Aphid Alert

While aphids are easy to deal with they are definitely a nuisance! I discovered these on our hostas the other day feasting on the flower stalks.

Aphids are easy to find, just look for the ants. Ants are opportunistic little insects that love a sweet and easy meal that the aphids provide. When the aphids begin to feed on the plants they secret a sugary substance called honey dew. The ants love the stuff and tail the aphids to take advantage of their leftovers. Ants to the same with scale and other sucking insects that create honeydew residue. The incredibly strange yet interesting thing is that some ants will actually store the aphid eggs over the winter to save them for spring. That way the ants can harvest the honeydew from the aphids in the future. Ants will even move the aphids from stem to stem to harvest more from the juicy plants!

Pesticides will work against aphids but aren’t necessary. A strong blast of water from a hose will dislodge the aphids from their meal. Insecticidal soap will do an excellent job of decimating the aphid population. If the plants are mature and well established the aphids will probably do little to hurt them. Still, I’d rather knock them out when I see them! I’ve had aphids appear on the hostas, asclepias (Butterfly weed), spirea, viburnum, and several other kinds of plants. It’s one of the unwritten laws of gardening: if you plant it, aphids will come!

8 Replies to “Aphid Alert”

  1. I hate those nasty bugs in the veggie garden. I have the ones that look like red ants, but I know they need to be there. I think I remember you saying they are beneficial. Or am I wrong?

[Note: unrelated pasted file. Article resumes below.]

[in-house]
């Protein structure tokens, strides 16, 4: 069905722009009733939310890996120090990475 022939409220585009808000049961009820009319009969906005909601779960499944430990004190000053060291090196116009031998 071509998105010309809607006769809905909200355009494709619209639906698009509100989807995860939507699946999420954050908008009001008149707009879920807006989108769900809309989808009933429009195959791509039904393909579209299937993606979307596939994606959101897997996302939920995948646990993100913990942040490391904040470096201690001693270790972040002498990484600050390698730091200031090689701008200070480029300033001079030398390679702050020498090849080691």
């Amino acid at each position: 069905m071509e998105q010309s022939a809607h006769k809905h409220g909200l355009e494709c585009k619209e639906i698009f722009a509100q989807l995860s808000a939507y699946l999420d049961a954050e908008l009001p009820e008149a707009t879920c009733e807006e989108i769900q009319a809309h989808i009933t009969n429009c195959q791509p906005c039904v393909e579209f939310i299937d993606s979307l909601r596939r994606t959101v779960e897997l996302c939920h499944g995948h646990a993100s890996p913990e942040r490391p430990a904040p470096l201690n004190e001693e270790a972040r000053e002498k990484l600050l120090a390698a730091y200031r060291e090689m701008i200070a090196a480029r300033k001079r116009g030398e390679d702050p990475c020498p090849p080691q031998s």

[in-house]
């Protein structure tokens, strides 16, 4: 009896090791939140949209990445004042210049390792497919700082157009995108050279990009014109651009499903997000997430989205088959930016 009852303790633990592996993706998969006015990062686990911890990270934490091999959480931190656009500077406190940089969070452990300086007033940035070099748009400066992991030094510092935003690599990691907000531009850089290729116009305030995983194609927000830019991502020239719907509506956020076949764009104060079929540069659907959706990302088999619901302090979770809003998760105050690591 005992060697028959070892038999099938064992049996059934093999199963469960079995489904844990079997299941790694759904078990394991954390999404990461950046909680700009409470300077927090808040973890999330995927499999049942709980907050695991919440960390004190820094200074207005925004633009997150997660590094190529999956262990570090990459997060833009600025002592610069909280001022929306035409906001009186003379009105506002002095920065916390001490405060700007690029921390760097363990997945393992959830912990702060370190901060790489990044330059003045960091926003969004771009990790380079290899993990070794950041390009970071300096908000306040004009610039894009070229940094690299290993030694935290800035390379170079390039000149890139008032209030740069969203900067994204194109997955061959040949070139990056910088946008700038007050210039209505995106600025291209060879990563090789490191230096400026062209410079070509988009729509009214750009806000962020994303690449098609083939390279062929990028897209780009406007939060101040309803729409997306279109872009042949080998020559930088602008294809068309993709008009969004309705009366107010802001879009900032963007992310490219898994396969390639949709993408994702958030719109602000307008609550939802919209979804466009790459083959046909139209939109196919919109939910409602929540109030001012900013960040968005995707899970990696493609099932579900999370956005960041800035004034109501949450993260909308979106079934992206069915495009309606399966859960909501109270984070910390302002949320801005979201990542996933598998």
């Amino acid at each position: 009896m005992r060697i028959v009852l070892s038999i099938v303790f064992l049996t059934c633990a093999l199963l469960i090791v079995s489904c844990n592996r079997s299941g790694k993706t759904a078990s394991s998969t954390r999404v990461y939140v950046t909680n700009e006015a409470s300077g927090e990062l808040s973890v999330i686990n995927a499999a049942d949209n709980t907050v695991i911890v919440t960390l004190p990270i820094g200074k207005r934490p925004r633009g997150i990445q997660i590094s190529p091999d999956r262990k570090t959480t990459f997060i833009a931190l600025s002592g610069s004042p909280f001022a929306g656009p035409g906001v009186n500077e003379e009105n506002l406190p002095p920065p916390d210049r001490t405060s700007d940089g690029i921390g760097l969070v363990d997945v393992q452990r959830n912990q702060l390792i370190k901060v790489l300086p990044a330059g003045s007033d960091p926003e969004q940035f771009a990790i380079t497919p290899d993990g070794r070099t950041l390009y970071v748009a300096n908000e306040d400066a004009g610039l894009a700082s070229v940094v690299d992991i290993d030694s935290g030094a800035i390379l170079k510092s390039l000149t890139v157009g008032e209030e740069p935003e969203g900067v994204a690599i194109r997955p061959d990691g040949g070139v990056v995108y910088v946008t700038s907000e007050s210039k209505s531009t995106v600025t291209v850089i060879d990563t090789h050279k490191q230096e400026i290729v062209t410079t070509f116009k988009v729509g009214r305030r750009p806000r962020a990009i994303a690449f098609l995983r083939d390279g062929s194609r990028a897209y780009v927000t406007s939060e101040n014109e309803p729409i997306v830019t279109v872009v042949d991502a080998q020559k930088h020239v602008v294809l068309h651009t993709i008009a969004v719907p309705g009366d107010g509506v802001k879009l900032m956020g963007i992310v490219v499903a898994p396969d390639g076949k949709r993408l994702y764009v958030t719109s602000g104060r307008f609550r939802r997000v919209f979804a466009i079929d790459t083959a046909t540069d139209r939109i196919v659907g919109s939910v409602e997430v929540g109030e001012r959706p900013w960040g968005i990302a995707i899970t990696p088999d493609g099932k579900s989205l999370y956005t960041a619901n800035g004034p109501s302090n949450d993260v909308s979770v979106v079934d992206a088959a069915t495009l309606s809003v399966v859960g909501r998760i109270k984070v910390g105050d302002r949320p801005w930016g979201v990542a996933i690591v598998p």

2. Lola,

    Do you mean the assassin bugs?

  3. But how do you get rid of Woolly Aphids in a Spanish Broom tree?

    Apart from the desperately sticky mess beneath it, they keep dropping down on the plants below – which are too delicate to hose.

    Can't smoke 'em out either because there isn't room for a fire.

    Esther Montgomery
    Esther's Boring Garden Blog

  4. I have plenty of aphids this year, trying to leave them alone and let nature take it's course.

  5. Esther,

    That does sound tricky! You could possibly get one of those hose attachments used for fertilizing and put a soap solution in it then water your broom tree on a light spray. The soap would be non-toxic and might get the plant's underneath your tree with the residual spray. It would need a couple sprayings to take care of them all. Or you could go buy some lady bug larvae, they would love to dine on some aphids!


    Sometimes nature can do a great job on its own! Maybe some beneficials will come your way!

  6. I was surprised to find aphids on my hostas this year as well. I'll take aphids over the blasted thrips that have taken over my yard, though!

  7. Dave, Yes. The assassin bug.

  8. VW,

    Sorry about the thrips! I'll take the aphids, they are easy enough to deal with!


    They are pretty ugly looking! I have quite a few now but haven't had any terrible infestations of other bugs in the vegetable garden.

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